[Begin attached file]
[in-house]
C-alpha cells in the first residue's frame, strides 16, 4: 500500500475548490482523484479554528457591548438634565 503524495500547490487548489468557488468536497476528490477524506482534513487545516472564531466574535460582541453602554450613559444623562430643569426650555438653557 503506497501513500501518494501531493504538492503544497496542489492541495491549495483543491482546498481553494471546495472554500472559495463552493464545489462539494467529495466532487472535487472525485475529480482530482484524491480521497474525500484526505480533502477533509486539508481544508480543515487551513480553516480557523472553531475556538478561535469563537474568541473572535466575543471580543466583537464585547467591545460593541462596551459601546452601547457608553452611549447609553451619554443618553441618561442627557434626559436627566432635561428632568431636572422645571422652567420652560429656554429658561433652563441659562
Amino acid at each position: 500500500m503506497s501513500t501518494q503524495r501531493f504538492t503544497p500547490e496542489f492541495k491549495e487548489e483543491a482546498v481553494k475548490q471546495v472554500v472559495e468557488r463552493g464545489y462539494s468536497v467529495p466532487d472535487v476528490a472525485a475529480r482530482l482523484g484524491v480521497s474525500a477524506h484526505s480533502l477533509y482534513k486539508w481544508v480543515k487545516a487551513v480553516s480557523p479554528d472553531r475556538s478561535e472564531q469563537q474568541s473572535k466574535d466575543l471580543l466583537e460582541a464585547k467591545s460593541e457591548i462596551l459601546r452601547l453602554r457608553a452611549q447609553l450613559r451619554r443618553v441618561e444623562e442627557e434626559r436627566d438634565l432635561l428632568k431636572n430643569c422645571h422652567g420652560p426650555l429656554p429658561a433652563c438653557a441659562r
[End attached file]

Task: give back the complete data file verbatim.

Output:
[in-house]
C-alpha cells in the first residue's frame, strides 16, 4: 500500500475548490482523484479554528457591548438634565 503524495500547490487548489468557488468536497476528490477524506482534513487545516472564531466574535460582541453602554450613559444623562430643569426650555438653557 503506497501513500501518494501531493504538492503544497496542489492541495491549495483543491482546498481553494471546495472554500472559495463552493464545489462539494467529495466532487472535487472525485475529480482530482484524491480521497474525500484526505480533502477533509486539508481544508480543515487551513480553516480557523472553531475556538478561535469563537474568541473572535466575543471580543466583537464585547467591545460593541462596551459601546452601547457608553452611549447609553451619554443618553441618561442627557434626559436627566432635561428632568431636572422645571422652567420652560429656554429658561433652563441659562
Amino acid at each position: 500500500m503506497s501513500t501518494q503524495r501531493f504538492t503544497p500547490e496542489f492541495k491549495e487548489e483543491a482546498v481553494k475548490q471546495v472554500v472559495e468557488r463552493g464545489y462539494s468536497v467529495p466532487d472535487v476528490a472525485a475529480r482530482l482523484g484524491v480521497s474525500a477524506h484526505s480533502l477533509y482534513k486539508w481544508v480543515k487545516a487551513v480553516s480557523p479554528d472553531r475556538s478561535e472564531q469563537q474568541s473572535k466574535d466575543l471580543l466583537e460582541a464585547k467591545s460593541e457591548i462596551l459601546r452601547l453602554r457608553a452611549q447609553l450613559r451619554r443618553v441618561e444623562e442627557e434626559r436627566d438634565l432635561l428632568k431636572n430643569c422645571h422652567g420652560p426650555l429656554p429658561a433652563c438653557a441659562r